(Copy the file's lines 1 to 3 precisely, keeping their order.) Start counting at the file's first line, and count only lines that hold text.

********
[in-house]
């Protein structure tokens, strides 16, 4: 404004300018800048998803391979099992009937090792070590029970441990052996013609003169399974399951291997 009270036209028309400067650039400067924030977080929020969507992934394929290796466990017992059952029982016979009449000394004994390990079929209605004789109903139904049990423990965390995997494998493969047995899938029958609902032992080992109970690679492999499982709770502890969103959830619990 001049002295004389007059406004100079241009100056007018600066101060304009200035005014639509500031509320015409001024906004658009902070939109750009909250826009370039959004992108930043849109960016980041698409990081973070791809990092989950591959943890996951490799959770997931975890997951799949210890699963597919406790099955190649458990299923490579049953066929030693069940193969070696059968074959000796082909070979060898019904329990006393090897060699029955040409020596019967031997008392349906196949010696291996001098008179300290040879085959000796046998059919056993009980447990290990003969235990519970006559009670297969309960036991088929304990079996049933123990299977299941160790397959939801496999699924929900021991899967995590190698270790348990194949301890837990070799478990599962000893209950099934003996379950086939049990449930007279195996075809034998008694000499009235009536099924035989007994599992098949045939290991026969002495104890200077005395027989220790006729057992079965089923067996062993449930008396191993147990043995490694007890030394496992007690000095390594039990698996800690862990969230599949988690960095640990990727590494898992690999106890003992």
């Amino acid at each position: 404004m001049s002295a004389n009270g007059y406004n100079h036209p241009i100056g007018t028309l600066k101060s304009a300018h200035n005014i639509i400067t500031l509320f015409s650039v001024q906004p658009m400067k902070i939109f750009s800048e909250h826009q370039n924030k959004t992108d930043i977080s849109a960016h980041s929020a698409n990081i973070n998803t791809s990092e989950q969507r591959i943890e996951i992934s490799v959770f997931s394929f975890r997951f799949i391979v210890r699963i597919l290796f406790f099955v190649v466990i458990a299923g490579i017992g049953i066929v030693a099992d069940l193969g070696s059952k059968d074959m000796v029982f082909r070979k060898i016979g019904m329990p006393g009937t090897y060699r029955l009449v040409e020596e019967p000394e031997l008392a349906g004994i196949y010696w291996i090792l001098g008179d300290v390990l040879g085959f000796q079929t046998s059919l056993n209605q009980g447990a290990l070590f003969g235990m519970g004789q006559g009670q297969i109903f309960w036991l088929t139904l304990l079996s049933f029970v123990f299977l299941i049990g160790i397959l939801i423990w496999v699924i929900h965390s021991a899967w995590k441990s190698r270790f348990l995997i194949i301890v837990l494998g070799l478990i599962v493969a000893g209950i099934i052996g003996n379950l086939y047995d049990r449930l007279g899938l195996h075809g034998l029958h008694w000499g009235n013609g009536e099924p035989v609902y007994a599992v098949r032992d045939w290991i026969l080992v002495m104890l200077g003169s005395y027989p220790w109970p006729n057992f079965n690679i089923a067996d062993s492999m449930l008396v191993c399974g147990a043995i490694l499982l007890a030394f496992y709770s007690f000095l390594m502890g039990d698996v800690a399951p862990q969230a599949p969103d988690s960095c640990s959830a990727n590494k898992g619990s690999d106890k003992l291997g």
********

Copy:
[in-house]
């Protein structure tokens, strides 16, 4: 404004300018800048998803391979099992009937090792070590029970441990052996013609003169399974399951291997 009270036209028309400067650039400067924030977080929020969507992934394929290796466990017992059952029982016979009449000394004994390990079929209605004789109903139904049990423990965390995997494998493969047995899938029958609902032992080992109970690679492999499982709770502890969103959830619990 001049002295004389007059406004100079241009100056007018600066101060304009200035005014639509500031509320015409001024906004658009902070939109750009909250826009370039959004992108930043849109960016980041698409990081973070791809990092989950591959943890996951490799959770997931975890997951799949210890699963597919406790099955190649458990299923490579049953066929030693069940193969070696059968074959000796082909070979060898019904329990006393090897060699029955040409020596019967031997008392349906196949010696291996001098008179300290040879085959000796046998059919056993009980447990290990003969235990519970006559009670297969309960036991088929304990079996049933123990299977299941160790397959939801496999699924929900021991899967995590190698270790348990194949301890837990070799478990599962000893209950099934003996379950086939049990449930007279195996075809034998008694000499009235009536099924035989007994599992098949045939290991026969002495104890200077005395027989220790006729057992079965089923067996062993449930008396191993147990043995490694007890030394496992007690000095390594039990698996800690862990969230599949988690960095640990990727590494898992690999106890003992």
């Amino acid at each position: 404004m001049s002295a004389n009270g007059y406004n100079h036209p241009i100056g007018t028309l600066k101060s304009a300018h200035n005014i639509i400067t500031l509320f015409s650039v001024q906004p658009m400067k902070i939109f750009s800048e909250h826009q370039n924030k959004t992108d930043i977080s849109a960016h980041s929020a698409n990081i973070n998803t791809s990092e989950q969507r591959i943890e996951i992934s490799v959770f997931s394929f975890r997951f799949i391979v210890r699963i597919l290796f406790f099955v190649v466990i458990a299923g490579i017992g049953i066929v030693a099992d069940l193969g070696s059952k059968d074959m000796v029982f082909r070979k060898i016979g019904m329990p006393g009937t090897y060699r029955l009449v040409e020596e019967p000394e031997l008392a349906g004994i196949y010696w291996i090792l001098g008179d300290v390990l040879g085959f000796q079929t046998s059919l056993n209605q009980g447990a290990l070590f003969g235990m519970g004789q006559g009670q297969i109903f309960w036991l088929t139904l304990l079996s049933f029970v123990f299977l299941i049990g160790i397959l939801i423990w496999v699924i929900h965390s021991a899967w995590k441990s190698r270790f348990l995997i194949i301890v837990l494998g070799l478990i599962v493969a000893g209950i099934i052996g003996n379950l086939y047995d049990r449930l007279g899938l195996h075809g034998l029958h008694w000499g009235n013609g009536e099924p035989v609902y007994a599992v098949r032992d045939w290991i026969l080992v002495m104890l200077g003169s005395y027989p220790w109970p006729n057992f079965n690679i089923a067996d062993s492999m449930l008396v191993c399974g147990a043995i490694l499982l007890a030394f496992y709770s007690f000095l390594m502890g039990d698996v800690a399951p862990q969230a599949p969103d988690s960095c640990s959830a990727n590494k898992g619990s690999d106890k003992l291997g």